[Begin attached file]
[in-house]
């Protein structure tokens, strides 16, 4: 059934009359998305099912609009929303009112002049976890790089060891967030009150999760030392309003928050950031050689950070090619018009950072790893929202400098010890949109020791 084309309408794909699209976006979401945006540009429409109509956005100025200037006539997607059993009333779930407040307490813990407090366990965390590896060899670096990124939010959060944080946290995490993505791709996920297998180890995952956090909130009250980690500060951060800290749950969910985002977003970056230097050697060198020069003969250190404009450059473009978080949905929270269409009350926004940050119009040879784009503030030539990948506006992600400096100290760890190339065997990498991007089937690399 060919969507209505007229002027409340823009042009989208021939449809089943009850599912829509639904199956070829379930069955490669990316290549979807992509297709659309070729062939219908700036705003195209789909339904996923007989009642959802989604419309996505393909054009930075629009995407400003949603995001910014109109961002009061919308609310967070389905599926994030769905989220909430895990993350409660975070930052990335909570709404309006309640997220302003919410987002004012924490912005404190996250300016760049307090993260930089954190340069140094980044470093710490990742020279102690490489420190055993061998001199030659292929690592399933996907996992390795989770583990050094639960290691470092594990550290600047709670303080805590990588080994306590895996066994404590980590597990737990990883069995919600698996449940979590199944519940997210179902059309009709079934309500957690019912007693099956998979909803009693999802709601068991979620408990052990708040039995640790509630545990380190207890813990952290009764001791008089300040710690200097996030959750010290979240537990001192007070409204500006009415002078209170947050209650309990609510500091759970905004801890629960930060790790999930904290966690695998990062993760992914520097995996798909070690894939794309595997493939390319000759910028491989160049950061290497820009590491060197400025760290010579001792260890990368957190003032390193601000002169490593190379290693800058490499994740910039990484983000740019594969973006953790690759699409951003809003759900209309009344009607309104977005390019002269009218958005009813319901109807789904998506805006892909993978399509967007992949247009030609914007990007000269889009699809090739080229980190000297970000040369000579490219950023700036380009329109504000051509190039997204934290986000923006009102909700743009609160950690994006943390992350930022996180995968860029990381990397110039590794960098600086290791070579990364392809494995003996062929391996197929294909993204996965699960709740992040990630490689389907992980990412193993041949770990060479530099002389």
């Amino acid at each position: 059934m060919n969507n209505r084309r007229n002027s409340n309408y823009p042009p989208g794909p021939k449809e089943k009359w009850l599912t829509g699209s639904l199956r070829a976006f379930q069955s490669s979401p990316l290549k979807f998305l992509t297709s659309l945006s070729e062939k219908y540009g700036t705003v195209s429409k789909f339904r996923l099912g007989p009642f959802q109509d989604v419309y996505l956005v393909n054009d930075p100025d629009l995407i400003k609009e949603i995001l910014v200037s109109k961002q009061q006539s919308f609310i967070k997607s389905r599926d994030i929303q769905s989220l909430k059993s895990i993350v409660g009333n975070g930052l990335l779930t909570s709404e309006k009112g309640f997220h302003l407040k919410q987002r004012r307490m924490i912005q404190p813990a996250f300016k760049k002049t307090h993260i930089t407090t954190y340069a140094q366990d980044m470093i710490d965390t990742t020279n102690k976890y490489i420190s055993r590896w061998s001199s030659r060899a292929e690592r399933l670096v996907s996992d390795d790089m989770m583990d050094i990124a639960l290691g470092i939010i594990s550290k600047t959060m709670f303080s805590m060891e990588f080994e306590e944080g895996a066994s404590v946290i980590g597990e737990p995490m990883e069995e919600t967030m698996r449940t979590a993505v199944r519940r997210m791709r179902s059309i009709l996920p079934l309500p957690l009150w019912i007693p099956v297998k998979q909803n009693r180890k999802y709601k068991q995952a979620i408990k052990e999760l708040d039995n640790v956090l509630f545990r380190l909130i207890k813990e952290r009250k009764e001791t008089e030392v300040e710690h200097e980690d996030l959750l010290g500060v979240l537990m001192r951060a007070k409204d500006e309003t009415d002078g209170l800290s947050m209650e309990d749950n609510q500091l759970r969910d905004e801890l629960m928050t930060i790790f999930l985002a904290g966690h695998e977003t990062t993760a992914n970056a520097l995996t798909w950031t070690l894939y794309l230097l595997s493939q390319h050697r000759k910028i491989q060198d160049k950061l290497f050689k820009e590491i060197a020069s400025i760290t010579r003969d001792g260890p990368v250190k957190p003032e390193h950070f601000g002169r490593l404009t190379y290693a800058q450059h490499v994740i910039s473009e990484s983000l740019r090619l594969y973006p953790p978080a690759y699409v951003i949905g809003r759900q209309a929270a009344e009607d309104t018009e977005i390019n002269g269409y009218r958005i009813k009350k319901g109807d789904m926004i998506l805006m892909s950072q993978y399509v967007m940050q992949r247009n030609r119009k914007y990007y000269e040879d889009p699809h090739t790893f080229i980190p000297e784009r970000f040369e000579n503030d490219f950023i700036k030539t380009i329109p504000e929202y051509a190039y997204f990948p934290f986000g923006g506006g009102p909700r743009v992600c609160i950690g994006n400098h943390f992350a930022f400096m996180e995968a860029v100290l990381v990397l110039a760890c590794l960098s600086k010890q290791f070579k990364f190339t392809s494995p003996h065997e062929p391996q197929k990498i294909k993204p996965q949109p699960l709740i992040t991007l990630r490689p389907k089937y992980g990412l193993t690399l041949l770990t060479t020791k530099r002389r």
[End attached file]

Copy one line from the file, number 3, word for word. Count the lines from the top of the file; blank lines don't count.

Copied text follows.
């Amino acid at each position: 059934m060919n969507n209505r084309r007229n002027s409340n309408y823009p042009p989208g794909p021939k449809e089943k009359w009850l599912t829509g699209s639904l199956r070829a976006f379930q069955s490669s979401p990316l290549k979807f998305l992509t297709s659309l945006s070729e062939k219908y540009g700036t705003v195209s429409k789909f339904r996923l099912g007989p009642f959802q109509d989604v419309y996505l956005v393909n054009d930075p100025d629009l995407i400003k609009e949603i995001l910014v200037s109109k961002q009061q006539s919308f609310i967070k997607s389905r599926d994030i929303q769905s989220l909430k059993s895990i993350v409660g009333n975070g930052l990335l779930t909570s709404e309006k009112g309640f997220h302003l407040k919410q987002r004012r307490m924490i912005q404190p813990a996250f300016k760049k002049t307090h993260i930089t407090t954190y340069a140094q366990d980044m470093i710490d965390t990742t020279n102690k976890y490489i420190s055993r590896w061998s001199s030659r060899a292929e690592r399933l670096v996907s996992d390795d790089m989770m583990d050094i990124a639960l290691g470092i939010i594990s550290k600047t959060m709670f303080s805590m060891e990588f080994e306590e944080g895996a066994s404590v946290i980590g597990e737990p995490m990883e069995e919600t967030m698996r449940t979590a993505v199944r519940r997210m791709r179902s059309i009709l996920p079934l309500p957690l009150w019912i007693p099956v297998k998979q909803n009693r180890k999802y709601k068991q995952a979620i408990k052990e999760l708040d039995n640790v956090l509630f545990r380190l909130i207890k813990e952290r009250k009764e001791t008089e030392v300040e710690h200097e980690d996030l959750l010290g500060v979240l537990m001192r951060a007070k409204d500006e309003t009415d002078g209170l800290s947050m209650e309990d749950n609510q500091l759970r969910d905004e801890l629960m928050t930060i790790f999930l985002a904290g966690h695998e977003t990062t993760a992914n970056a520097l995996t798909w950031t070690l894939y794309l230097l595997s493939q390319h050697r000759k910028i491989q060198d160049k950061l290497f050689k820009e590491i060197a020069s400025i760290t010579r003969d001792g260890p990368v250190k957190p003032e390193h950070f601000g002169r490593l404009t190379y290693a800058q450059h490499v994740i910039s473009e990484s983000l740019r090619l594969y973006p953790p978080a690759y699409v951003i949905g809003r759900q209309a929270a009344e009607d309104t018009e977005i390019n002269g269409y009218r958005i009813k009350k319901g109807d789904m926004i998506l805006m892909s950072q993978y399509v967007m940050q992949r247009n030609r119009k914007y990007y000269e040879d889009p699809h090739t790893f080229i980190p000297e784009r970000f040369e000579n503030d490219f950023i700036k030539t380009i329109p504000e929202y051509a190039y997204f990948p934290f986000g923006g506006g009102p909700r743009v992600c609160i950690g994006n400098h943390f992350a930022f400096m996180e995968a860029v100290l990381v990397l110039a760890c590794l960098s600086k010890q290791f070579k990364f190339t392809s494995p003996h065997e062929p391996q197929k990498i294909k993204p996965q949109p699960l709740i992040t991007l990630r490689p389907k089937y992980g990412l193993t690399l041949l770990t060479t020791k530099r002389r």